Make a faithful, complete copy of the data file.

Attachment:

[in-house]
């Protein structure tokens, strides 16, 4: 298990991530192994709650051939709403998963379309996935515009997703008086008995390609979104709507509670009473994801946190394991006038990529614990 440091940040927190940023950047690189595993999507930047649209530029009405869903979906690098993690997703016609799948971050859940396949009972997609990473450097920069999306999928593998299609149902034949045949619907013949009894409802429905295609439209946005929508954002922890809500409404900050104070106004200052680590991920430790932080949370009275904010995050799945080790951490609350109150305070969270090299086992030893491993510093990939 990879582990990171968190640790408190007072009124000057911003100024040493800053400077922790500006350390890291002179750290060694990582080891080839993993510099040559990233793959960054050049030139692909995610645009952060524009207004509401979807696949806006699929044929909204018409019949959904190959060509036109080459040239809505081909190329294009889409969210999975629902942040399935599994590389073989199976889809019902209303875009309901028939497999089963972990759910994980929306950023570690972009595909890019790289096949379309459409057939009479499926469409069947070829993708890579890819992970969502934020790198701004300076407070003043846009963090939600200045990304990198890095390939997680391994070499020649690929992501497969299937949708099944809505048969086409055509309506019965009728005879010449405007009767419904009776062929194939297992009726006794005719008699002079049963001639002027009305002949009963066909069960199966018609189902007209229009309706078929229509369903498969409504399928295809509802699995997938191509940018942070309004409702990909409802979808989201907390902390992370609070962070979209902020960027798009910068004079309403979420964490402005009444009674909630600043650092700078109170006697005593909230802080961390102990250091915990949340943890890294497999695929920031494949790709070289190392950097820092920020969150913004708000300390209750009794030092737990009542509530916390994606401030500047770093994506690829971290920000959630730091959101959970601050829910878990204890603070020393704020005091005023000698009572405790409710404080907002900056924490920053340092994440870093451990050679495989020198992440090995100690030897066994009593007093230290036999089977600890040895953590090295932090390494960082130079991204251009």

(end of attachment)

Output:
[in-house]
């Protein structure tokens, strides 16, 4: 298990991530192994709650051939709403998963379309996935515009997703008086008995390609979104709507509670009473994801946190394991006038990529614990 440091940040927190940023950047690189595993999507930047649209530029009405869903979906690098993690997703016609799948971050859940396949009972997609990473450097920069999306999928593998299609149902034949045949619907013949009894409802429905295609439209946005929508954002922890809500409404900050104070106004200052680590991920430790932080949370009275904010995050799945080790951490609350109150305070969270090299086992030893491993510093990939 990879582990990171968190640790408190007072009124000057911003100024040493800053400077922790500006350390890291002179750290060694990582080891080839993993510099040559990233793959960054050049030139692909995610645009952060524009207004509401979807696949806006699929044929909204018409019949959904190959060509036109080459040239809505081909190329294009889409969210999975629902942040399935599994590389073989199976889809019902209303875009309901028939497999089963972990759910994980929306950023570690972009595909890019790289096949379309459409057939009479499926469409069947070829993708890579890819992970969502934020790198701004300076407070003043846009963090939600200045990304990198890095390939997680391994070499020649690929992501497969299937949708099944809505048969086409055509309506019965009728005879010449405007009767419904009776062929194939297992009726006794005719008699002079049963001639002027009305002949009963066909069960199966018609189902007209229009309706078929229509369903498969409504399928295809509802699995997938191509940018942070309004409702990909409802979808989201907390902390992370609070962070979209902020960027798009910068004079309403979420964490402005009444009674909630600043650092700078109170006697005593909230802080961390102990250091915990949340943890890294497999695929920031494949790709070289190392950097820092920020969150913004708000300390209750009794030092737990009542509530916390994606401030500047770093994506690829971290920000959630730091959101959970601050829910878990204890603070020393704020005091005023000698009572405790409710404080907002900056924490920053340092994440870093451990050679495989020198992440090995100690030897066994009593007093230290036999089977600890040895953590090295932090390494960082130079991204251009």